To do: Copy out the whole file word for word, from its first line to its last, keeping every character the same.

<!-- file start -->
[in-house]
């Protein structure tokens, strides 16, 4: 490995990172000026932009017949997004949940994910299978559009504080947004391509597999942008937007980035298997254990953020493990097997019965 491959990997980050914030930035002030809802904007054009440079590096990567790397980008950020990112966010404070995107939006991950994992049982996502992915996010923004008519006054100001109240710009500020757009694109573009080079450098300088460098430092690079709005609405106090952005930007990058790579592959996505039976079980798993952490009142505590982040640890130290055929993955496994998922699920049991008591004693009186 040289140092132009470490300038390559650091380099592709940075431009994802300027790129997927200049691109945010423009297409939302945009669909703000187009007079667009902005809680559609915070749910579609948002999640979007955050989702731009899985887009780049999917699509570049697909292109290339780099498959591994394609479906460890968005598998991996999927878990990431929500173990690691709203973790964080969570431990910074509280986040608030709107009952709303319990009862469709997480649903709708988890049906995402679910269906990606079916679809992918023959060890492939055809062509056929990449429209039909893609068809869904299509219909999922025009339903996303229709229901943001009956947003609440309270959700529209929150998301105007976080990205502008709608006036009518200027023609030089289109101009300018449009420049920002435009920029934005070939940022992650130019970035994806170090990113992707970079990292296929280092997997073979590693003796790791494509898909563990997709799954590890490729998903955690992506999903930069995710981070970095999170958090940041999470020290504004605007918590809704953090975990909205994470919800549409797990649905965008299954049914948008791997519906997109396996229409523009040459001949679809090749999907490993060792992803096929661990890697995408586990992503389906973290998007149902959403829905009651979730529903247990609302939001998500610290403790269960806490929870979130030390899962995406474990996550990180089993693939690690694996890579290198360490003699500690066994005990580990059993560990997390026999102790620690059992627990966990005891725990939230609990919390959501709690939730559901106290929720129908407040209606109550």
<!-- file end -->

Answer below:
[in-house]
């Protein structure tokens, strides 16, 4: 490995990172000026932009017949997004949940994910299978559009504080947004391509597999942008937007980035298997254990953020493990097997019965 491959990997980050914030930035002030809802904007054009440079590096990567790397980008950020990112966010404070995107939006991950994992049982996502992915996010923004008519006054100001109240710009500020757009694109573009080079450098300088460098430092690079709005609405106090952005930007990058790579592959996505039976079980798993952490009142505590982040640890130290055929993955496994998922699920049991008591004693009186 040289140092132009470490300038390559650091380099592709940075431009994802300027790129997927200049691109945010423009297409939302945009669909703000187009007079667009902005809680559609915070749910579609948002999640979007955050989702731009899985887009780049999917699509570049697909292109290339780099498959591994394609479906460890968005598998991996999927878990990431929500173990690691709203973790964080969570431990910074509280986040608030709107009952709303319990009862469709997480649903709708988890049906995402679910269906990606079916679809992918023959060890492939055809062509056929990449429209039909893609068809869904299509219909999922025009339903996303229709229901943001009956947003609440309270959700529209929150998301105007976080990205502008709608006036009518200027023609030089289109101009300018449009420049920002435009920029934005070939940022992650130019970035994806170090990113992707970079990292296929280092997997073979590693003796790791494509898909563990997709799954590890490729998903955690992506999903930069995710981070970095999170958090940041999470020290504004605007918590809704953090975990909205994470919800549409797990649905965008299954049914948008791997519906997109396996229409523009040459001949679809090749999907490993060792992803096929661990890697995408586990992503389906973290998007149902959403829905009651979730529903247990609302939001998500610290403790269960806490929870979130030390899962995406474990996550990180089993693939690690694996890579290198360490003699500690066994005990580990059993560990997390026999102790620690059992627990966990005891725990939230609990919390959501709690939730559901106290929720129908407040209606109550």